Violent videogames attacked

It's been a bad few days for the blood-thirsty videogame. On both sides of the Atlantic, violent games have taken some rap, and the politicians are st

It's been a bad few days for the blood-thirsty videogame. On both sides of the Atlantic, violent games have taken some rap, and the politicians are starting to act.

The spark for debate in the UK was mainly caused by details of Rockstar's new game Bully, which lets you wreak vengeance on the malicious schoolboy bullies in the main character's school. It's not out until next Spring, but its title has been enough to ignite debate in the House of Commons.

Former Labour minister Keith Vaz has recommended referring the game to the British Board of Film Classification or simply banning it, while the Australian Childhood Foundation has called for a minimum R rating.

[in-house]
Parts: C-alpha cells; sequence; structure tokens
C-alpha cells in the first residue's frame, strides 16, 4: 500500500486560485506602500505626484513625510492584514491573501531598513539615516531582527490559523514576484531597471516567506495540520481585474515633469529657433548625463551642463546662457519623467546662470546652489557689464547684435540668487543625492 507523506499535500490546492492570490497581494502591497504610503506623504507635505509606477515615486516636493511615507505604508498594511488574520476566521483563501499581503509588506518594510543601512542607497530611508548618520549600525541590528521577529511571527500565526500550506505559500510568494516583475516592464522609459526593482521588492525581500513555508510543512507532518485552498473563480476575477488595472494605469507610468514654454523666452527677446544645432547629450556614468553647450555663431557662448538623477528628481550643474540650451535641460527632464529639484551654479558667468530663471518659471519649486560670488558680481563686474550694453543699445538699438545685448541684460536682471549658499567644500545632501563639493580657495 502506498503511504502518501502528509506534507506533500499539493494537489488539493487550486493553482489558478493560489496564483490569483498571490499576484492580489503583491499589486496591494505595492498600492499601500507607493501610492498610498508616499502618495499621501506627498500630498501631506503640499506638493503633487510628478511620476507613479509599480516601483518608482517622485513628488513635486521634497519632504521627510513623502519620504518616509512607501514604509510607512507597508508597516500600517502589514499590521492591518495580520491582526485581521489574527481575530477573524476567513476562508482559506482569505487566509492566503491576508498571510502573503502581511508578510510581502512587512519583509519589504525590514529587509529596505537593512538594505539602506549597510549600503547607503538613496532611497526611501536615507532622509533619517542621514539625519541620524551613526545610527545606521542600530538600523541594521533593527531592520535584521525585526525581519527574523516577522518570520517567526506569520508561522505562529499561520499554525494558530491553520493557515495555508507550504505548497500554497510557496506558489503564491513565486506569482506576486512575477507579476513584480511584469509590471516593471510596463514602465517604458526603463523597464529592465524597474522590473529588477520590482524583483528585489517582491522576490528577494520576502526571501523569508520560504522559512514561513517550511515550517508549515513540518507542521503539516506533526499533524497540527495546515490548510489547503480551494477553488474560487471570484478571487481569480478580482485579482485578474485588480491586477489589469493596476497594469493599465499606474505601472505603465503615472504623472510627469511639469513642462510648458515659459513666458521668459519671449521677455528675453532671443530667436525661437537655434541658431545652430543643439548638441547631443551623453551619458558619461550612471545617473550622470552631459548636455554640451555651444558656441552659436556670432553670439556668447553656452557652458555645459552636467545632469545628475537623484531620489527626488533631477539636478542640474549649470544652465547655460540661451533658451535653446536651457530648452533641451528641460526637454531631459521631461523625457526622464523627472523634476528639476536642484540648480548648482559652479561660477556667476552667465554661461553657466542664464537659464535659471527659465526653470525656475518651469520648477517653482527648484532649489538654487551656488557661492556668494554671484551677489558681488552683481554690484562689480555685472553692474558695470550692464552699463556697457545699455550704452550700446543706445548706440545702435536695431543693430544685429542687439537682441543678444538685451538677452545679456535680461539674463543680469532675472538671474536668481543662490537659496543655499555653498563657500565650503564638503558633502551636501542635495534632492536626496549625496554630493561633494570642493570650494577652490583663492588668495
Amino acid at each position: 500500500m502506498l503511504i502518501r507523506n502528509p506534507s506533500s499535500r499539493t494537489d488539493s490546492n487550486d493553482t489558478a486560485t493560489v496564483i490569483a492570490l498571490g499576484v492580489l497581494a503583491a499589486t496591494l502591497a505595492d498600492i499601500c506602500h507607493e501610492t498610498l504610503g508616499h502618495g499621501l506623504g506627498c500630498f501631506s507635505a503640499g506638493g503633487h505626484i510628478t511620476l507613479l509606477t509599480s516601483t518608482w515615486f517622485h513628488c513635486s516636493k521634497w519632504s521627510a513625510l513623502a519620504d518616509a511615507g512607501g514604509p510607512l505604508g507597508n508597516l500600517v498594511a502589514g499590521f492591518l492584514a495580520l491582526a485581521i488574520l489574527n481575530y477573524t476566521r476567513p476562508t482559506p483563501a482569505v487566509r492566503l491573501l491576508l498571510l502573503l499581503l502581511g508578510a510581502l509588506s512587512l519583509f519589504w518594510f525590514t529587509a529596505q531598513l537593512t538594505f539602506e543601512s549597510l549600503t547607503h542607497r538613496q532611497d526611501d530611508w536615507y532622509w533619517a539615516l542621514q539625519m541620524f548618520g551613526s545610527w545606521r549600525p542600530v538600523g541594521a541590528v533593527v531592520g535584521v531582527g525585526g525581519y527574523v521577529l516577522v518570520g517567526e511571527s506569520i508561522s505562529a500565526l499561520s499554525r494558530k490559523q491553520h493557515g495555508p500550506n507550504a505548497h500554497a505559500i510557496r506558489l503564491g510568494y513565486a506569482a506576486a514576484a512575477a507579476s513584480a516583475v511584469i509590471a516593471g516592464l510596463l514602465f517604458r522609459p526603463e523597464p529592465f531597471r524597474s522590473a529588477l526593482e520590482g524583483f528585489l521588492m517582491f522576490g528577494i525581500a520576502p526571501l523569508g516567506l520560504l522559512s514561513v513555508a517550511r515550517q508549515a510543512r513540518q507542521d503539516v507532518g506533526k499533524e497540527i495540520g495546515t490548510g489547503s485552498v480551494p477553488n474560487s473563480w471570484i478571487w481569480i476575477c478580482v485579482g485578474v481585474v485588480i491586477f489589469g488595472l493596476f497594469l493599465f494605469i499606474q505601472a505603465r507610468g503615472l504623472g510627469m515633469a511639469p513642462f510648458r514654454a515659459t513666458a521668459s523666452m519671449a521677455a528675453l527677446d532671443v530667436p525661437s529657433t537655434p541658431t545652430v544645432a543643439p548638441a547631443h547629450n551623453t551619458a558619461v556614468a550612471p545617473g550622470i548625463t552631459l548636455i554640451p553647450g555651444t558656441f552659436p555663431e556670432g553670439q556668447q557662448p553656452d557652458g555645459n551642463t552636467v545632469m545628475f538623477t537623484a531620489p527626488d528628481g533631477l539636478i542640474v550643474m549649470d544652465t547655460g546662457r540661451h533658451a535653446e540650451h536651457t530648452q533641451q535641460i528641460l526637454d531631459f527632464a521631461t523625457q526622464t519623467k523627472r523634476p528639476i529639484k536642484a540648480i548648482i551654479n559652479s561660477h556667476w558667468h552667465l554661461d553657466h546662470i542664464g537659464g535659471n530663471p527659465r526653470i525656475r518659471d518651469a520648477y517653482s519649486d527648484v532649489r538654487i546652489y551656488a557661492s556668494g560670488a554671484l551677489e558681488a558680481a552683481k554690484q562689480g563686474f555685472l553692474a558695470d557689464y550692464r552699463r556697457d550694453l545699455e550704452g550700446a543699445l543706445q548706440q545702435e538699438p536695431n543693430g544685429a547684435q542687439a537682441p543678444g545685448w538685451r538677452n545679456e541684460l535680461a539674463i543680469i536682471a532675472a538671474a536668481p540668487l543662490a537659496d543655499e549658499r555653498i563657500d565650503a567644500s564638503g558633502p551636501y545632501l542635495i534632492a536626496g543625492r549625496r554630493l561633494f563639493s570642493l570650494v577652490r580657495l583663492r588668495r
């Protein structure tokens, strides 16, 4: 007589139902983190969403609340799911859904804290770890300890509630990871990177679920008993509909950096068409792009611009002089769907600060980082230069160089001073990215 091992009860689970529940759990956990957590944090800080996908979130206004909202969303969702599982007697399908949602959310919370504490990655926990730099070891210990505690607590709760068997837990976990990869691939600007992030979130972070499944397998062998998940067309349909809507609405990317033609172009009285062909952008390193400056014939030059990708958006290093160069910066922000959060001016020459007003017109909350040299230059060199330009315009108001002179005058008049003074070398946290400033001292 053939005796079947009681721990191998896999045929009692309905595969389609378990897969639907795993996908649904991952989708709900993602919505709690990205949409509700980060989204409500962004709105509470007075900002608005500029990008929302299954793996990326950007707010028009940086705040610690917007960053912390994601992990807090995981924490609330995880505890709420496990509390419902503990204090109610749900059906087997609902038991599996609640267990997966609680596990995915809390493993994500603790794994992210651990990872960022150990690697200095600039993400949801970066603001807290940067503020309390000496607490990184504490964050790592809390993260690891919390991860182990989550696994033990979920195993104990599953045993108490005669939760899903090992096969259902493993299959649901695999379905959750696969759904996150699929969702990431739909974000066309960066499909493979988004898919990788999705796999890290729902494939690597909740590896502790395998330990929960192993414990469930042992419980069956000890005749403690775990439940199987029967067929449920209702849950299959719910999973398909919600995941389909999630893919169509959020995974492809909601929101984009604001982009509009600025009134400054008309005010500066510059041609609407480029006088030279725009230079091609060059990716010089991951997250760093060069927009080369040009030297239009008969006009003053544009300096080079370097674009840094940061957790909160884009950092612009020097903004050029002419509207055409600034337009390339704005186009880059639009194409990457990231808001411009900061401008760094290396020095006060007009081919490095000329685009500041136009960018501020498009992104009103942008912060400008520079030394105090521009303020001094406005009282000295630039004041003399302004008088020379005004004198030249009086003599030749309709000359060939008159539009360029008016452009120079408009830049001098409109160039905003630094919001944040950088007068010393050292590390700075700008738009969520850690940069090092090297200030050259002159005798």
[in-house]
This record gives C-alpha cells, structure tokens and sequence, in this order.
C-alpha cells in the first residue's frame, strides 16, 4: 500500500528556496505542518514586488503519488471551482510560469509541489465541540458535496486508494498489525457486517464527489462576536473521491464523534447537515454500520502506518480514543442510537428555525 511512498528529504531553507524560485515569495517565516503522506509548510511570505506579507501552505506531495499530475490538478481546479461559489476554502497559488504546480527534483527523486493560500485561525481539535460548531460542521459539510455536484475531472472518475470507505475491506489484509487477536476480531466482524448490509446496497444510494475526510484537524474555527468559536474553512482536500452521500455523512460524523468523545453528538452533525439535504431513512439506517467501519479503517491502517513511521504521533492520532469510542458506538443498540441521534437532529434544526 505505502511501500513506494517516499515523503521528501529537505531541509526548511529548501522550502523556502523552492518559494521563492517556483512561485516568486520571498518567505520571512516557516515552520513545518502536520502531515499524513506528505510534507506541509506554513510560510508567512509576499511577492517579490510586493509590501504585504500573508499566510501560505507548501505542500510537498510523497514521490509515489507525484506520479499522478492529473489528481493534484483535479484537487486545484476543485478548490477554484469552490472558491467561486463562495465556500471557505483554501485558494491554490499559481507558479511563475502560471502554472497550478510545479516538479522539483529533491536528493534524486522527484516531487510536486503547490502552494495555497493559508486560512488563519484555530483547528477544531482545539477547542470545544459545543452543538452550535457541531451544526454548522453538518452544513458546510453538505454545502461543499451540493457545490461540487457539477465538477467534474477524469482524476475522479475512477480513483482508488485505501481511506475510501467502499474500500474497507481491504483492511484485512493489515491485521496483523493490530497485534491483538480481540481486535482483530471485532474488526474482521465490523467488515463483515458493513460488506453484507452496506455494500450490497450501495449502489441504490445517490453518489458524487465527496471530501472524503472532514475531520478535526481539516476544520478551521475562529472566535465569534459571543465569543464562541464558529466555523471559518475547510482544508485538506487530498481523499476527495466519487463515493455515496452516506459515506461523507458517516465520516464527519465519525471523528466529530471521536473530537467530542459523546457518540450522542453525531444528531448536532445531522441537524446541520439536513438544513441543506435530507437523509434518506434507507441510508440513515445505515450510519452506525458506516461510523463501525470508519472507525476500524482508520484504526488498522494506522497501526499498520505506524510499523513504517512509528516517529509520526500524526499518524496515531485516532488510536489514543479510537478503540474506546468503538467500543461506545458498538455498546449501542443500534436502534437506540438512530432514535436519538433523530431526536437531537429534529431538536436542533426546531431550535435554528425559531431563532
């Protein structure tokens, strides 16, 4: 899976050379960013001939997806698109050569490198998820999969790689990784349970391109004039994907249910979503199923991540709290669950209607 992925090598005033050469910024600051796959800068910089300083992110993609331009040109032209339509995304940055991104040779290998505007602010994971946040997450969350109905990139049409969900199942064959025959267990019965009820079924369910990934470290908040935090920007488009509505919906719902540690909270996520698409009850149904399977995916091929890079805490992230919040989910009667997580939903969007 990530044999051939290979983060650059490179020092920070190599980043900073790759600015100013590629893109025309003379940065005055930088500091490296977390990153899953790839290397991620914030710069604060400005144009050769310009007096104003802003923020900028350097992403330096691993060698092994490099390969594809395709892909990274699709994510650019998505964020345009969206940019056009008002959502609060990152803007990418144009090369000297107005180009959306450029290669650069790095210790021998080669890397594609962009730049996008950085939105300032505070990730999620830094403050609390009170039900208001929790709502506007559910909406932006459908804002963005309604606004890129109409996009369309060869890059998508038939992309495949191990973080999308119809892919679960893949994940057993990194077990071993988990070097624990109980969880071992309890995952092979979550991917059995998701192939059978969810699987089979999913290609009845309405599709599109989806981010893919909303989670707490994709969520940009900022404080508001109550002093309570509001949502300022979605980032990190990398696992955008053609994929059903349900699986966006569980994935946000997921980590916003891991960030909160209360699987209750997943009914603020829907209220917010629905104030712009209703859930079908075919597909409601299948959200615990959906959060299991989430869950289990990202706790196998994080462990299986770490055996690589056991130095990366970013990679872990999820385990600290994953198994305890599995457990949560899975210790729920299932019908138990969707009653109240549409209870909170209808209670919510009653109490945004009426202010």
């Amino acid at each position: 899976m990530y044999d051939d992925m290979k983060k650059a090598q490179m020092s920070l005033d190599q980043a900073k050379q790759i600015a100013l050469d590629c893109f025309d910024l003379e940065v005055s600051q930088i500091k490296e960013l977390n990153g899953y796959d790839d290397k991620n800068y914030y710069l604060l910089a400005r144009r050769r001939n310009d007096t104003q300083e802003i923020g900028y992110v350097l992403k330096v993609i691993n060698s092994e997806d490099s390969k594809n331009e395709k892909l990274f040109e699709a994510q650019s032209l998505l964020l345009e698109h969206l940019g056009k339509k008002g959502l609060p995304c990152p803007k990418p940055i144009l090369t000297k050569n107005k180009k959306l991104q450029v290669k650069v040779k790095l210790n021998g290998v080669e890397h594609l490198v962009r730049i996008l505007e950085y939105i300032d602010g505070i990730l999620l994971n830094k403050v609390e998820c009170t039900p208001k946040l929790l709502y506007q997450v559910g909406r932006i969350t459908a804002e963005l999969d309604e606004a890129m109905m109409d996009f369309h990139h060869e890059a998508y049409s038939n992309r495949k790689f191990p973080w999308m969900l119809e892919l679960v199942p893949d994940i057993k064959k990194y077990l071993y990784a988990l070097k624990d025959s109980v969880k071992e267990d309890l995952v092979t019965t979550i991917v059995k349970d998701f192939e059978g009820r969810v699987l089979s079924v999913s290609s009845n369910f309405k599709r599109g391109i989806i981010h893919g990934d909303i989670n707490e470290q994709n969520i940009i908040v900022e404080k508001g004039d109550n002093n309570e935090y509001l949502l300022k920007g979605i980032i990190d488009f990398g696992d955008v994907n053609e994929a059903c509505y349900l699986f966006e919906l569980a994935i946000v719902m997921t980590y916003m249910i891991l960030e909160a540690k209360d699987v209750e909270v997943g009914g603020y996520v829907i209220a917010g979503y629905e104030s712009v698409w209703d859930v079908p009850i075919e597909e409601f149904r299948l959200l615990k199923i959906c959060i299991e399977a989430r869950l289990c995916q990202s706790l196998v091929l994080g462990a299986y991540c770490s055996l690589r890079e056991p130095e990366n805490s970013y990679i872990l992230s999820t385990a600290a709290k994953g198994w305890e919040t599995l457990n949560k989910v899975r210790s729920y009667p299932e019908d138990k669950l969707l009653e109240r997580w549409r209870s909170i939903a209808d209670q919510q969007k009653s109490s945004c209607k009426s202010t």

Such controversy is, of course, nothing new to Rockstar, which saw Grand Theft Auto: San Andreas (above) temporarily pulled from the shelves due to hidden sex scenes, but they've understandably called for the game to be judged after its release.

Meanwhile, over in the US a Florida state senator has just introduced a bill that will potentially ban the sale or renting of violent games to minors. It apes an almost identical bill introduced by Governor Arnie in California.

The influence of violence in games is an age-old debate, with the critics pointing to new research which shows that videogames can stimulate parts of the brain associated with violent behaviour. Under-fire software companies in the US, though, are arguing that the the proposed legislation is unconstitutional.

It's an interesting moral tussle best solved, we think, by a good game of Halo 2 on Xbox Live.

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